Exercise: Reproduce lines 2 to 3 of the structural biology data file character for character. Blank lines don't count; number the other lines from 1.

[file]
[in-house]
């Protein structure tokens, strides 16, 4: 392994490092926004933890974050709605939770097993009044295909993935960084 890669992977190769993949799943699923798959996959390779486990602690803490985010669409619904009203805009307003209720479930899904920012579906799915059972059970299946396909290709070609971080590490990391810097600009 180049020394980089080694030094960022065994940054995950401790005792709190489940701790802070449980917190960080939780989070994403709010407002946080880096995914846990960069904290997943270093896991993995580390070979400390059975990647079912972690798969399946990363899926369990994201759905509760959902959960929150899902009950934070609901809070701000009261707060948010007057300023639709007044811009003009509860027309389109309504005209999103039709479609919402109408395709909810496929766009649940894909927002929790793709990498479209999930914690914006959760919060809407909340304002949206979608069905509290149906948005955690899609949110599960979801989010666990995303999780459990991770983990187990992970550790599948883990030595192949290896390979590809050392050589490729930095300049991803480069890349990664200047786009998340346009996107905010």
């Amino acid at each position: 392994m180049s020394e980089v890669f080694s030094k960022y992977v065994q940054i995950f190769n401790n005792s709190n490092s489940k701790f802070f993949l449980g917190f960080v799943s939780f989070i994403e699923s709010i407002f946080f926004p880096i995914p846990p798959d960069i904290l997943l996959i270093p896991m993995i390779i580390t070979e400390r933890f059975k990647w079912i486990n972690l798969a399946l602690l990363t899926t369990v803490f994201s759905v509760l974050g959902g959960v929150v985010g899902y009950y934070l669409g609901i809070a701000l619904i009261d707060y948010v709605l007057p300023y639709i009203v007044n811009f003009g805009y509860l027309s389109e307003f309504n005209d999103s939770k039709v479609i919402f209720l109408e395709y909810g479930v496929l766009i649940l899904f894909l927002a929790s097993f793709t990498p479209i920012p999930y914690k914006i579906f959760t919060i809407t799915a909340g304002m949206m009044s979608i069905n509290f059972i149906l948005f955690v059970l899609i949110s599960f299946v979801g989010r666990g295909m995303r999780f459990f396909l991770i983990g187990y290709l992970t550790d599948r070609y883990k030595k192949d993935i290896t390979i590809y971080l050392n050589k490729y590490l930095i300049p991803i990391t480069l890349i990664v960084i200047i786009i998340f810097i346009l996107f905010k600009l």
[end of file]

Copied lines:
């Protein structure tokens, strides 16, 4: 392994490092926004933890974050709605939770097993009044295909993935960084 890669992977190769993949799943699923798959996959390779486990602690803490985010669409619904009203805009307003209720479930899904920012579906799915059972059970299946396909290709070609971080590490990391810097600009 180049020394980089080694030094960022065994940054995950401790005792709190489940701790802070449980917190960080939780989070994403709010407002946080880096995914846990960069904290997943270093896991993995580390070979400390059975990647079912972690798969399946990363899926369990994201759905509760959902959960929150899902009950934070609901809070701000009261707060948010007057300023639709007044811009003009509860027309389109309504005209999103039709479609919402109408395709909810496929766009649940894909927002929790793709990498479209999930914690914006959760919060809407909340304002949206979608069905509290149906948005955690899609949110599960979801989010666990995303999780459990991770983990187990992970550790599948883990030595192949290896390979590809050392050589490729930095300049991803480069890349990664200047786009998340346009996107905010």
């Amino acid at each position: 392994m180049s020394e980089v890669f080694s030094k960022y992977v065994q940054i995950f190769n401790n005792s709190n490092s489940k701790f802070f993949l449980g917190f960080v799943s939780f989070i994403e699923s709010i407002f946080f926004p880096i995914p846990p798959d960069i904290l997943l996959i270093p896991m993995i390779i580390t070979e400390r933890f059975k990647w079912i486990n972690l798969a399946l602690l990363t899926t369990v803490f994201s759905v509760l974050g959902g959960v929150v985010g899902y009950y934070l669409g609901i809070a701000l619904i009261d707060y948010v709605l007057p300023y639709i009203v007044n811009f003009g805009y509860l027309s389109e307003f309504n005209d999103s939770k039709v479609i919402f209720l109408e395709y909810g479930v496929l766009i649940l899904f894909l927002a929790s097993f793709t990498p479209i920012p999930y914690k914006i579906f959760t919060i809407t799915a909340g304002m949206m009044s979608i069905n509290f059972i149906l948005f955690v059970l899609i949110s599960f299946v979801g989010r666990g295909m995303r999780f459990f396909l991770i983990g187990y290709l992970t550790d599948r070609y883990k030595k192949d993935i290896t390979i590809y971080l050392n050589k490729y590490l930095i300049p991803i990391t480069l890349i990664v960084i200047i786009i998340f810097i346009l996107f905010k600009l």